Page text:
Teutonic thrashers Accept found new life in 2009, reforming with New Jersey born vocalist Mark Tornillo, a man whose vocals came close enough to Udo Dirckschneider’s to make the world forget the lilliputian singer’s departure and – pun intended – accept Accept again. Two highly critically acclaimed albums followed, and here in 2014 the band has once more chosen Andy Sneap to record their latest barnstormer. Entitled Blind Rage, the new album sees the band even farther removed from any vestiges of instability that may have plagued them in years past.
At this point Accept have proven that with their music, you know what you’re going to get. Wolf Hoffman (guitar) and Peter Baltes (bass) have been writing music together since about 1976, if not further back, and in spinning Blind Rage, it is evident that they do not waste their time with fluff. Opening song ‘Stampede’ starts thing off in tight, speedy fashion, putting the foot on the gas pedal as Tornillo squalls and bellows his way through Accept’s gritty brand of street thrash. The Sneap production sheds decades off their sound while also shredding the riffs up sharp as knives. A gang-vocal chorus give-and-take with Hoffman and Tornillo lines this song up as a future live favorite. Accepthas a penchant for following up a fast-paced opener with a slower sophomore track. The new album is no exception. Lyrically a clever story of metal’s evolution expressed in classic album titles, ‘Dying Breed’ has a denim-clad attitude and comes off as a hymn to all that is good and pure about heavy metal music. Fun, rousing, and a proper ode toAccept’s fellow warriors who helped begin it all.
After so many years in the game, it is nice to see a band as venerable as Accept still make an impact. ‘Dark Side of My Heart’ has a little slice of fellow Germans Helloweento it, rife with melody and a classic-rock styled chorus. A more melodic sound encapsulates a good deal of Blind Rage, in fact, especially in ‘Trail of Tears,’ an album highlight filled with memorable breakdowns, Stefan Schwarzman’s mean double kick drums, and a once again Helloween-like chorus. Like Testament and Manowarbefore them, Accept takes a stab lyrically at one of America’s most shameful black marks on its own history. Slow burning, bar room pseudo-ballad ‘Wanna Be Free’ is sure to get emotions up, with its dreamy melodies and message of hope in a world of violence. Accept is so convincing in their delivery, it is difficult not to get invested emotionally while blasting this album.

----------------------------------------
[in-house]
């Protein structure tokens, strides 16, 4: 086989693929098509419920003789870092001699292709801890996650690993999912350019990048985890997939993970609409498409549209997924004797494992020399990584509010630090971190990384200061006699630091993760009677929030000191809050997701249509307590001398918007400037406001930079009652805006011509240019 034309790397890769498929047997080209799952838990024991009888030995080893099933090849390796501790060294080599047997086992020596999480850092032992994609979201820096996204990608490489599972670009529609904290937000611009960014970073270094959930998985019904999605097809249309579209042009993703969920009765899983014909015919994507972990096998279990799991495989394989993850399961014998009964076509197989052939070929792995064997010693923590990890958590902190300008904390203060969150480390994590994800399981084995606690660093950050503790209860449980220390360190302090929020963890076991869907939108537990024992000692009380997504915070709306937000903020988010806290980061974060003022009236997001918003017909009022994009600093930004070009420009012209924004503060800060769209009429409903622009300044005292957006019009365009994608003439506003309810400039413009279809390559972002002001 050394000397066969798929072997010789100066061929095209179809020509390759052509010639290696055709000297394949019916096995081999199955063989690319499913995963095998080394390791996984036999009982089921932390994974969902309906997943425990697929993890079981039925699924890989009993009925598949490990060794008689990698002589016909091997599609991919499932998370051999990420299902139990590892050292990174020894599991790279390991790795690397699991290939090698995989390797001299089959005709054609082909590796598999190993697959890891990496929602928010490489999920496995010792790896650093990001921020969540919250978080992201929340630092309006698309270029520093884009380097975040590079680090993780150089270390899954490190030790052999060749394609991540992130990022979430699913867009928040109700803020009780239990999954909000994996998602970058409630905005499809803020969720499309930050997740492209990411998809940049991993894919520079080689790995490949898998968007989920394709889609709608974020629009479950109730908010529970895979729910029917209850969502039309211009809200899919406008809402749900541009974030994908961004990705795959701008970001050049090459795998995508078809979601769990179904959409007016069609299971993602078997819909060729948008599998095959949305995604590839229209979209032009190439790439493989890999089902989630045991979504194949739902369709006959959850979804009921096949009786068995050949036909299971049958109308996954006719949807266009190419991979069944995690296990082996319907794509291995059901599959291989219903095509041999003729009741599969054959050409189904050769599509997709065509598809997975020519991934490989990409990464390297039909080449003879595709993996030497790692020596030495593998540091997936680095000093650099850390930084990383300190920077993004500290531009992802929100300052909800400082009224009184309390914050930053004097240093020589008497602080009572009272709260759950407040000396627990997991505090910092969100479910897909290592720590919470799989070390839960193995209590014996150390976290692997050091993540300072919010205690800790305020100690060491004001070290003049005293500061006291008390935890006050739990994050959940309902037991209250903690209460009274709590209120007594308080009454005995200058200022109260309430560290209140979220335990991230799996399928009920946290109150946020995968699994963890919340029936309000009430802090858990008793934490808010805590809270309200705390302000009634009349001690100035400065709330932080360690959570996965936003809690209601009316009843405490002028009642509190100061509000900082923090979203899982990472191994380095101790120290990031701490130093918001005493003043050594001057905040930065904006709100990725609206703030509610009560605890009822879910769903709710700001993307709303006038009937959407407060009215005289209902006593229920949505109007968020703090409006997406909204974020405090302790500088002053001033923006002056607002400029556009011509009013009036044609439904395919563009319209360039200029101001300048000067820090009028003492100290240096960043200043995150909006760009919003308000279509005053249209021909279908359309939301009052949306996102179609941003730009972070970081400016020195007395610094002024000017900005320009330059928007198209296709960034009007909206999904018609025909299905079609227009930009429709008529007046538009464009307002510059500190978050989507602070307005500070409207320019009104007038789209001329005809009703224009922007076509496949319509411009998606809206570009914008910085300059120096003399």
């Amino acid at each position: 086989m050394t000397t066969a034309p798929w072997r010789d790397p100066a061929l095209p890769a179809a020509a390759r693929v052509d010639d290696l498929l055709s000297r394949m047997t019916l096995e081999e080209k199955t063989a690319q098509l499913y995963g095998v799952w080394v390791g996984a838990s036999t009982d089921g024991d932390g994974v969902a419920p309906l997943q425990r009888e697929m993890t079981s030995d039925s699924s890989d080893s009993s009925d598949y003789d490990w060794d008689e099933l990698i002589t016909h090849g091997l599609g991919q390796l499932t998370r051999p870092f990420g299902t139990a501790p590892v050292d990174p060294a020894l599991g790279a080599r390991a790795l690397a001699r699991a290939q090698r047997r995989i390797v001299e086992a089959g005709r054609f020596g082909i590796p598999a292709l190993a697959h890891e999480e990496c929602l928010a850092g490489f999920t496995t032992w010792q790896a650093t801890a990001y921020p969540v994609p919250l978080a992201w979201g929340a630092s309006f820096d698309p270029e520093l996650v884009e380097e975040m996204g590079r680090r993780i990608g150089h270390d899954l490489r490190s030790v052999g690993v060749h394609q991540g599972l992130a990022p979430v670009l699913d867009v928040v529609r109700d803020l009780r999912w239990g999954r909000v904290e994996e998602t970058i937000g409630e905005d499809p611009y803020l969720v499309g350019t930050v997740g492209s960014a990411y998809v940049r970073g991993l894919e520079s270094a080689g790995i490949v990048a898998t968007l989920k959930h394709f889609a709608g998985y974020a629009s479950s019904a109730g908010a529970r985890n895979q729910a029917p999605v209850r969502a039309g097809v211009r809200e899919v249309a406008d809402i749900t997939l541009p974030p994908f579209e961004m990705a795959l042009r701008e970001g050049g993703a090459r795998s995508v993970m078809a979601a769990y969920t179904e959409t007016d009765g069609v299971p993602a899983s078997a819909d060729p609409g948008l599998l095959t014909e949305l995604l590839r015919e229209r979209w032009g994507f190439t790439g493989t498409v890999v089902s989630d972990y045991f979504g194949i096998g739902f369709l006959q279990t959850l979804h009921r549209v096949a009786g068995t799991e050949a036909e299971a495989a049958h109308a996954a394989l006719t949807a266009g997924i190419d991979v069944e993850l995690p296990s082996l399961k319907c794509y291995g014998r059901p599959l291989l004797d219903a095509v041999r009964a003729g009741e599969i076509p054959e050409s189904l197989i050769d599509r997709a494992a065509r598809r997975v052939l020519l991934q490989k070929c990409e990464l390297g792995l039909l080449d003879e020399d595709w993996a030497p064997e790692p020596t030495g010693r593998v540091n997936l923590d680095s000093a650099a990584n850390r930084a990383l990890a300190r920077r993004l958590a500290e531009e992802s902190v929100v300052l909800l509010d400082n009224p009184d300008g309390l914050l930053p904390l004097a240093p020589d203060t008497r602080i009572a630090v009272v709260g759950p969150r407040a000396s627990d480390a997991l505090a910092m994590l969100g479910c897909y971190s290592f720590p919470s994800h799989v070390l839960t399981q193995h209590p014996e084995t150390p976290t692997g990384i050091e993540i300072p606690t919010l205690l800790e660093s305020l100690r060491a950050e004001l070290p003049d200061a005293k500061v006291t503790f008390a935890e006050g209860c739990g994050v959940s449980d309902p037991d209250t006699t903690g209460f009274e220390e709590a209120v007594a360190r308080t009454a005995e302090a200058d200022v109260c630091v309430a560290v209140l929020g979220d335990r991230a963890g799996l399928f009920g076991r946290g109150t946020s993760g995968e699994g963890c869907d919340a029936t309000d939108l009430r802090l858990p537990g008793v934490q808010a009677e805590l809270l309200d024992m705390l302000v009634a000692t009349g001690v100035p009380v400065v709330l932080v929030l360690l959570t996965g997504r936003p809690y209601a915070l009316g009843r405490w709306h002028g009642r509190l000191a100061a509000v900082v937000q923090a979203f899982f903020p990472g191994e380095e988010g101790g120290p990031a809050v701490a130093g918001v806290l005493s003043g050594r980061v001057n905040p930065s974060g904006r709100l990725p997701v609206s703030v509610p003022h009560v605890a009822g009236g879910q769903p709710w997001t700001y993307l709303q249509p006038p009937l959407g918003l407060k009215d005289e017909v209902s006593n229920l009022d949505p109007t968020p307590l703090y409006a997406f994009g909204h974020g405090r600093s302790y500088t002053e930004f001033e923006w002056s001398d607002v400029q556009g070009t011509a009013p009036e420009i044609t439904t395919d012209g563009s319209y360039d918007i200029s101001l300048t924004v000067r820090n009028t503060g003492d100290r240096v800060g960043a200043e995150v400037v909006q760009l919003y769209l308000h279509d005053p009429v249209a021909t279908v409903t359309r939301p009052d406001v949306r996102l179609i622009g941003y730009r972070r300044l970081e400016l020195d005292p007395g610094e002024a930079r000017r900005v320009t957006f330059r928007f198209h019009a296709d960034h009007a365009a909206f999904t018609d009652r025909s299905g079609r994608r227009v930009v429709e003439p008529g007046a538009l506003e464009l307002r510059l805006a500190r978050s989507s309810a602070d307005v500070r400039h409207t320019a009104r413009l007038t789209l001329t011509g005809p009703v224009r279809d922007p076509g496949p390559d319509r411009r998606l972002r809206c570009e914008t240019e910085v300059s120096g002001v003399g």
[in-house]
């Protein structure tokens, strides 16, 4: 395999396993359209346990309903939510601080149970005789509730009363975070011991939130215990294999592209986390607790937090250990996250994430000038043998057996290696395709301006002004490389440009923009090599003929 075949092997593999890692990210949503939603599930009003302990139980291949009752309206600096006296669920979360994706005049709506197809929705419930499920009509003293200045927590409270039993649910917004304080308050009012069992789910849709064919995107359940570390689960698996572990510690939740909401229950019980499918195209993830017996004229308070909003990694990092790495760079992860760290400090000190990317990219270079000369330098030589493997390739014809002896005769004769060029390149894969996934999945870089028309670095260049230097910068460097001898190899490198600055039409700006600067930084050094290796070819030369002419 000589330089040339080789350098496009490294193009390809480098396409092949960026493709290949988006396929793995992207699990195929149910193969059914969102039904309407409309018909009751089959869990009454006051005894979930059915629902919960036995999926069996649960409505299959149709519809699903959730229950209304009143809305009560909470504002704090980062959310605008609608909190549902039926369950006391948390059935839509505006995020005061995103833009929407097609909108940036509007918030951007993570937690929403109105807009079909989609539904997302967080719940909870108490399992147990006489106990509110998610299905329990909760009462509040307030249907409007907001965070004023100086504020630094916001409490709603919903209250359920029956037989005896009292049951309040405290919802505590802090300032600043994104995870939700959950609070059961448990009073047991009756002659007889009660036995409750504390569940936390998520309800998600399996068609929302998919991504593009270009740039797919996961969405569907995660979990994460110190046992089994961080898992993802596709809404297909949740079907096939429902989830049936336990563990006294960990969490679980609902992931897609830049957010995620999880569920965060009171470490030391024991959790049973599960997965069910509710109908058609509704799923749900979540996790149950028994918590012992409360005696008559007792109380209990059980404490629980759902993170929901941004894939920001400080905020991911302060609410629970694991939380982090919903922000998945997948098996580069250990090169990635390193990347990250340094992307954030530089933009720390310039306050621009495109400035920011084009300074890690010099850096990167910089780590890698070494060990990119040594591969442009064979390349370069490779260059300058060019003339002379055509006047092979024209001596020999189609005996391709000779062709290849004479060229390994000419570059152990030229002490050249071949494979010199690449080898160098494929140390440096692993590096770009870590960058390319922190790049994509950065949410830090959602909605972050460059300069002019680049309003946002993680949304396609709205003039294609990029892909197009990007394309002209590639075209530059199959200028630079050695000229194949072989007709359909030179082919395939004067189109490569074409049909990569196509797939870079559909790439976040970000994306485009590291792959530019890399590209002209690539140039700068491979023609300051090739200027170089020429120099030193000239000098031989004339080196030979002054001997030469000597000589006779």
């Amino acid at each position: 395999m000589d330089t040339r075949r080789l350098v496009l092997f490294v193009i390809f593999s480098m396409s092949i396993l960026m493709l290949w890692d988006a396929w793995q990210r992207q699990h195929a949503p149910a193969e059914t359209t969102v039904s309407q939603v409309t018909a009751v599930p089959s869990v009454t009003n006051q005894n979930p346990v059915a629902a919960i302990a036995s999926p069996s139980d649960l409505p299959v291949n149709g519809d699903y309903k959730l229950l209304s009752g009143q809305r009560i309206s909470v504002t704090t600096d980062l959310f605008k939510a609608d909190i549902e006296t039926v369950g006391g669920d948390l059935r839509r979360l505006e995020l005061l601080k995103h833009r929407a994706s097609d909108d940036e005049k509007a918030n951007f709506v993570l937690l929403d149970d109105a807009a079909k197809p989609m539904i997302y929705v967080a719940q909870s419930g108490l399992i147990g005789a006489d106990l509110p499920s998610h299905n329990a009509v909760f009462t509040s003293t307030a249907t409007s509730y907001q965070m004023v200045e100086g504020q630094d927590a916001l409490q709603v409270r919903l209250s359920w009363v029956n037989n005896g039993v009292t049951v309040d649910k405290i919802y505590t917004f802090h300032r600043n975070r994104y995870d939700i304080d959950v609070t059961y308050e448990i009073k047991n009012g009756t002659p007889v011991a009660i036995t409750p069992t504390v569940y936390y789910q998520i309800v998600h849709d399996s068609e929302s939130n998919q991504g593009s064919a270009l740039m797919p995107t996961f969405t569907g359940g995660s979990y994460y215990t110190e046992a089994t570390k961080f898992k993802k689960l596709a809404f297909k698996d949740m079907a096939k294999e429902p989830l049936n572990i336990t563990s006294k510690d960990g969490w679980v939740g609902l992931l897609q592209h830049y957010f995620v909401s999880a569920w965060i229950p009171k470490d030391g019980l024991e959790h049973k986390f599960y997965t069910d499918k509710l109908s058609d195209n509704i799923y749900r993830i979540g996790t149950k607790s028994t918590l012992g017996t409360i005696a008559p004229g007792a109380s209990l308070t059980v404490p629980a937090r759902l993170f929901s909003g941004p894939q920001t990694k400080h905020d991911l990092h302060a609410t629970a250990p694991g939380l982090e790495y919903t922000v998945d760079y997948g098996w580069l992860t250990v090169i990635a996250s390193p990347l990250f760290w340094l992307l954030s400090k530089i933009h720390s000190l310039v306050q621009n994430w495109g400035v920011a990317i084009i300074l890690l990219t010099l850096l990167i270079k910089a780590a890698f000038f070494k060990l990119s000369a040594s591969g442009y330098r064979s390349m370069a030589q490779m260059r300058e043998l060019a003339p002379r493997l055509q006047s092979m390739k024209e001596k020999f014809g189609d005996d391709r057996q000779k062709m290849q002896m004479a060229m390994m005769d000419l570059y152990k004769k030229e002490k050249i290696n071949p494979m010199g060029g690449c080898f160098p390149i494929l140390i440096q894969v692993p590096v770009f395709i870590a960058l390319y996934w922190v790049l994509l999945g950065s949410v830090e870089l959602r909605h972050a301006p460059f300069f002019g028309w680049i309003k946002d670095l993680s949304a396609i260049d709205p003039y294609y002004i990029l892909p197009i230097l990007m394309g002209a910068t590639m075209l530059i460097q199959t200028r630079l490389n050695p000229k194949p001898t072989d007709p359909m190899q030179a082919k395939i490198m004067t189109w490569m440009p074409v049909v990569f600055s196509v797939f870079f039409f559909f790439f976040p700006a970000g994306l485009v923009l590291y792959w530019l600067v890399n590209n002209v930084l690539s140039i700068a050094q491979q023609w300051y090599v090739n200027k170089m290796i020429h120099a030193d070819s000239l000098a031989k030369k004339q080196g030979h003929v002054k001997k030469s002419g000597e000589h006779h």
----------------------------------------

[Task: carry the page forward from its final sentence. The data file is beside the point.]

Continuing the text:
‘200 Years’ is a cosmopolitan, somewhat safe song mid-track listing; it gets swallowed up by the excellent ‘Bloodbath Mastermind.’ This one bleeds classic Accept, and will please fans old and new. ‘From the Ashes We Rise’ is another strong fist-pumper, lamenting the state of the world with classic metal hooks and a rousing singalong chorus. They avoid sounding at all depressing with their message that no matter what happens, we will get up and we will survive. Quite uplifting and well-wrought. ‘The Curse’ is a little bit of the same as far as vibe and delivery, but lacks a little bit in the effectiveness department. Closer ‘Final Journey’ ratchets up the speed and the heaviness, assuring that Blind Rage goes out on a very high note.
When bands have been in existence as long as Accept has, it becomes very easy to criticize their later efforts. Accept is not reinventing their style with Blind Rage. Instead they are going for the throat with some downright chugging, power-rich heavy metal anthems. It is their honesty and dedication to the craft which keeps them relevant. It is their awesome delivery and strong vocal attack which elevates them above any sort of dotage. Blind Rage is another strong addition to their canon, one fans of hard rock, thrash, and classic metal should be sure to check out.